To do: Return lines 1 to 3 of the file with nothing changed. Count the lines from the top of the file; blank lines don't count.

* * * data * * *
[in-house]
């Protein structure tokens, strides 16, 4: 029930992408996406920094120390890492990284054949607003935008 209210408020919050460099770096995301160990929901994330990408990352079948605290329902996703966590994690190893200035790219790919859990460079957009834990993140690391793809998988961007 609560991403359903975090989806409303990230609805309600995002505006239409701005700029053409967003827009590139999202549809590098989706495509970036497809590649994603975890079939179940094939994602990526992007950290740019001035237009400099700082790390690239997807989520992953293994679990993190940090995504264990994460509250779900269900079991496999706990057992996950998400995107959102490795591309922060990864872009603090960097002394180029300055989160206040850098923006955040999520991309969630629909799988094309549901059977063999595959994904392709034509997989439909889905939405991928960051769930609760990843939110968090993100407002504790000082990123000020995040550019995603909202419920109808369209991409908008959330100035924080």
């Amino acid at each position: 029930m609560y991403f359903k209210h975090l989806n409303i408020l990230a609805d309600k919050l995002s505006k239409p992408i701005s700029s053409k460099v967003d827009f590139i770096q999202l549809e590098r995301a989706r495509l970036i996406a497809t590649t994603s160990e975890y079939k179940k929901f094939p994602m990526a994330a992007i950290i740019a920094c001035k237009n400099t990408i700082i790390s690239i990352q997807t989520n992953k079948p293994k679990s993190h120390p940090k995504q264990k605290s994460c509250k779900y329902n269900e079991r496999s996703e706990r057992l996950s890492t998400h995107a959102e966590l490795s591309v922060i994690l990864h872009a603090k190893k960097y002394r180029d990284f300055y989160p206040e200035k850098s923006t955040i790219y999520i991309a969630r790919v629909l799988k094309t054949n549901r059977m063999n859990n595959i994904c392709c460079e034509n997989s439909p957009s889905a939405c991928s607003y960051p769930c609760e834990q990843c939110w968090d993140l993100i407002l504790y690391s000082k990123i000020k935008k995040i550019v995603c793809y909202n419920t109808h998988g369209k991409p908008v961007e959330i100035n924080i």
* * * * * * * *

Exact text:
[in-house]
């Protein structure tokens, strides 16, 4: 029930992408996406920094120390890492990284054949607003935008 209210408020919050460099770096995301160990929901994330990408990352079948605290329902996703966590994690190893200035790219790919859990460079957009834990993140690391793809998988961007 609560991403359903975090989806409303990230609805309600995002505006239409701005700029053409967003827009590139999202549809590098989706495509970036497809590649994603975890079939179940094939994602990526992007950290740019001035237009400099700082790390690239997807989520992953293994679990993190940090995504264990994460509250779900269900079991496999706990057992996950998400995107959102490795591309922060990864872009603090960097002394180029300055989160206040850098923006955040999520991309969630629909799988094309549901059977063999595959994904392709034509997989439909889905939405991928960051769930609760990843939110968090993100407002504790000082990123000020995040550019995603909202419920109808369209991409908008959330100035924080």
């Amino acid at each position: 029930m609560y991403f359903k209210h975090l989806n409303i408020l990230a609805d309600k919050l995002s505006k239409p992408i701005s700029s053409k460099v967003d827009f590139i770096q999202l549809e590098r995301a989706r495509l970036i996406a497809t590649t994603s160990e975890y079939k179940k929901f094939p994602m990526a994330a992007i950290i740019a920094c001035k237009n400099t990408i700082i790390s690239i990352q997807t989520n992953k079948p293994k679990s993190h120390p940090k995504q264990k605290s994460c509250k779900y329902n269900e079991r496999s996703e706990r057992l996950s890492t998400h995107a959102e966590l490795s591309v922060i994690l990864h872009a603090k190893k960097y002394r180029d990284f300055y989160p206040e200035k850098s923006t955040i790219y999520i991309a969630r790919v629909l799988k094309t054949n549901r059977m063999n859990n595959i994904c392709c460079e034509n997989s439909p957009s889905a939405c991928s607003y960051p769930c609760e834990q990843c939110w968090d993140l993100i407002l504790y690391s000082k990123i000020k935008k995040i550019v995603c793809y909202n419920t109808h998988g369209k991409p908008v961007e959330i100035n924080i």